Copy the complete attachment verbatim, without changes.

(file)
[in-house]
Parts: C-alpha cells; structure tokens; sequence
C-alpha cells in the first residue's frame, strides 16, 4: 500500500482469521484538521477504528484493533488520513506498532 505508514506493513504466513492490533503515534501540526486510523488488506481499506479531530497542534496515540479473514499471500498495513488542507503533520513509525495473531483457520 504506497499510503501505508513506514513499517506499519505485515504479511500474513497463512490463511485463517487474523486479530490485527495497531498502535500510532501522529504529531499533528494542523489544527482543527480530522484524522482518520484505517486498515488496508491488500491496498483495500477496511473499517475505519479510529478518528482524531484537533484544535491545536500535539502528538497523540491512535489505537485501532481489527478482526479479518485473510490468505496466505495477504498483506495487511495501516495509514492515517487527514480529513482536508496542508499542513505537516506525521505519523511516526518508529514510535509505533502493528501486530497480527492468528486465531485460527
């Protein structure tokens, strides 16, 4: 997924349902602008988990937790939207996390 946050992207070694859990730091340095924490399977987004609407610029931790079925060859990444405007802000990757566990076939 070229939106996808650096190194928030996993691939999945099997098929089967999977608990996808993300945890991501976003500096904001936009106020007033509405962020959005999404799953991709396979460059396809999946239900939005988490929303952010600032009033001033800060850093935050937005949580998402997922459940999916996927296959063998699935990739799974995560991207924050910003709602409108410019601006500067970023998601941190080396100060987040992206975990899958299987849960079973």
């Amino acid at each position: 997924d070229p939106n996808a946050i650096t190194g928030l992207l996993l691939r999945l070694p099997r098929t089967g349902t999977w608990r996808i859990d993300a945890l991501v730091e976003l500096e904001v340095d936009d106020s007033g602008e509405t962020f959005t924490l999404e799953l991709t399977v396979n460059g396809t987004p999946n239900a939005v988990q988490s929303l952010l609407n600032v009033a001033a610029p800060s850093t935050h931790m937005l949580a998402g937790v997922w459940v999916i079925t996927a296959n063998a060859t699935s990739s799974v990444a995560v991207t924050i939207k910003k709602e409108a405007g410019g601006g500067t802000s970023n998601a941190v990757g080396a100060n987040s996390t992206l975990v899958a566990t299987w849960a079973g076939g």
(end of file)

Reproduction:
[in-house]
Parts: C-alpha cells; structure tokens; sequence
C-alpha cells in the first residue's frame, strides 16, 4: 500500500482469521484538521477504528484493533488520513506498532 505508514506493513504466513492490533503515534501540526486510523488488506481499506479531530497542534496515540479473514499471500498495513488542507503533520513509525495473531483457520 504506497499510503501505508513506514513499517506499519505485515504479511500474513497463512490463511485463517487474523486479530490485527495497531498502535500510532501522529504529531499533528494542523489544527482543527480530522484524522482518520484505517486498515488496508491488500491496498483495500477496511473499517475505519479510529478518528482524531484537533484544535491545536500535539502528538497523540491512535489505537485501532481489527478482526479479518485473510490468505496466505495477504498483506495487511495501516495509514492515517487527514480529513482536508496542508499542513505537516506525521505519523511516526518508529514510535509505533502493528501486530497480527492468528486465531485460527
């Protein structure tokens, strides 16, 4: 997924349902602008988990937790939207996390 946050992207070694859990730091340095924490399977987004609407610029931790079925060859990444405007802000990757566990076939 070229939106996808650096190194928030996993691939999945099997098929089967999977608990996808993300945890991501976003500096904001936009106020007033509405962020959005999404799953991709396979460059396809999946239900939005988490929303952010600032009033001033800060850093935050937005949580998402997922459940999916996927296959063998699935990739799974995560991207924050910003709602409108410019601006500067970023998601941190080396100060987040992206975990899958299987849960079973």
């Amino acid at each position: 997924d070229p939106n996808a946050i650096t190194g928030l992207l996993l691939r999945l070694p099997r098929t089967g349902t999977w608990r996808i859990d993300a945890l991501v730091e976003l500096e904001v340095d936009d106020s007033g602008e509405t962020f959005t924490l999404e799953l991709t399977v396979n460059g396809t987004p999946n239900a939005v988990q988490s929303l952010l609407n600032v009033a001033a610029p800060s850093t935050h931790m937005l949580a998402g937790v997922w459940v999916i079925t996927a296959n063998a060859t699935s990739s799974v990444a995560v991207t924050i939207k910003k709602e409108a405007g410019g601006g500067t802000s970023n998601a941190v990757g080396a100060n987040s996390t992206l975990v899958a566990t299987w849960a079973g076939g």